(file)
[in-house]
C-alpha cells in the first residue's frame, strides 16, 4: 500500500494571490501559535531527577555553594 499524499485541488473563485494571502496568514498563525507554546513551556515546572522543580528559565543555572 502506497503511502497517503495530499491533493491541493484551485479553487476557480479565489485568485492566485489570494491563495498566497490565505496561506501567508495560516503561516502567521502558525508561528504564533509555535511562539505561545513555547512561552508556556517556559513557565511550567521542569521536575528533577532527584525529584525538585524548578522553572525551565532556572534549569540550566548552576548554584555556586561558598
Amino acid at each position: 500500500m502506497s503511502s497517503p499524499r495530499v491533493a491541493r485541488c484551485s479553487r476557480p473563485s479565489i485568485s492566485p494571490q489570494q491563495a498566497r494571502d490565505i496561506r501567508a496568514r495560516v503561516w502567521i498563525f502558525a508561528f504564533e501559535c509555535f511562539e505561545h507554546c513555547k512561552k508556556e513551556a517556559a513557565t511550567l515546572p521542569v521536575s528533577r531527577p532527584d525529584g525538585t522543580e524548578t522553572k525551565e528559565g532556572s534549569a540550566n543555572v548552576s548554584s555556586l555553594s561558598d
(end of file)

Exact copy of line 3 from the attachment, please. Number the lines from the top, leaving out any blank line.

Amino acid at each position: 500500500m502506497s503511502s497517503p499524499r495530499v491533493a491541493r485541488c484551485s479553487r476557480p473563485s479565489i485568485s492566485p494571490q489570494q491563495a498566497r494571502d490565505i496561506r501567508a496568514r495560516v503561516w502567521i498563525f502558525a508561528f504564533e501559535c509555535f511562539e505561545h507554546c513555547k512561552k508556556e513551556a517556559a513557565t511550567l515546572p521542569v521536575s528533577r531527577p532527584d525529584g525538585t522543580e524548578t522553572k525551565e528559565g532556572s534549569a540550566n543555572v548552576s548554584s555556586l555553594s561558598d